Food - Drink
Rutabagas Are A Hybrid Of These 2 Vegetables
By MEGGAN ROBINSON
Rutabagas have been around since at least the 1600s, a root vegetable whose long shelf life made it an important resource during food shortages. Despite its past status as a last resort food, the rutabaga is a member of an interesting vegetable family, and it's a far more valuable crop than we might realize.
Rutabagas are a hybrid of two familiar vegetables — turnips and cabbage — all of which are part of the brassica family of plants. Though the roots of the rutabaga’s origins are a little complicated, research by the University of Michigan found that, most likely, rutabagas are the descendent of "either an early form or an extinct ancestor" of turnips and cabbage.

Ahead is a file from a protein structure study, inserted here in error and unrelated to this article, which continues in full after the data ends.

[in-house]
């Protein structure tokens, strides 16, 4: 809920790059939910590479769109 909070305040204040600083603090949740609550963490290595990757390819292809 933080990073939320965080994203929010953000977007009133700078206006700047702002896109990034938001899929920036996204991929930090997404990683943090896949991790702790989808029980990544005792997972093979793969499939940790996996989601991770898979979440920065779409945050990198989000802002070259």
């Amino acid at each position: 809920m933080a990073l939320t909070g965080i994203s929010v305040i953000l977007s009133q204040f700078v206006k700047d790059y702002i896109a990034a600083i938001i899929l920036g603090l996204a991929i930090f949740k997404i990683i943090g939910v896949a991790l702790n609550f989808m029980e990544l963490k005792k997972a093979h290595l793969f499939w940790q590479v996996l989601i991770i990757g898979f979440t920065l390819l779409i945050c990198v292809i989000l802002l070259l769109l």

Scientifically, rutabagas are known as the Brassica napus species, a species that contains three different morphotypes; the other two forms are known as Siberian kale and canola. Whether you’re cooking rutabaga greens or pan-frying in canola oil, you’re actually using a plant that’s more valuable than most of us ever imagined.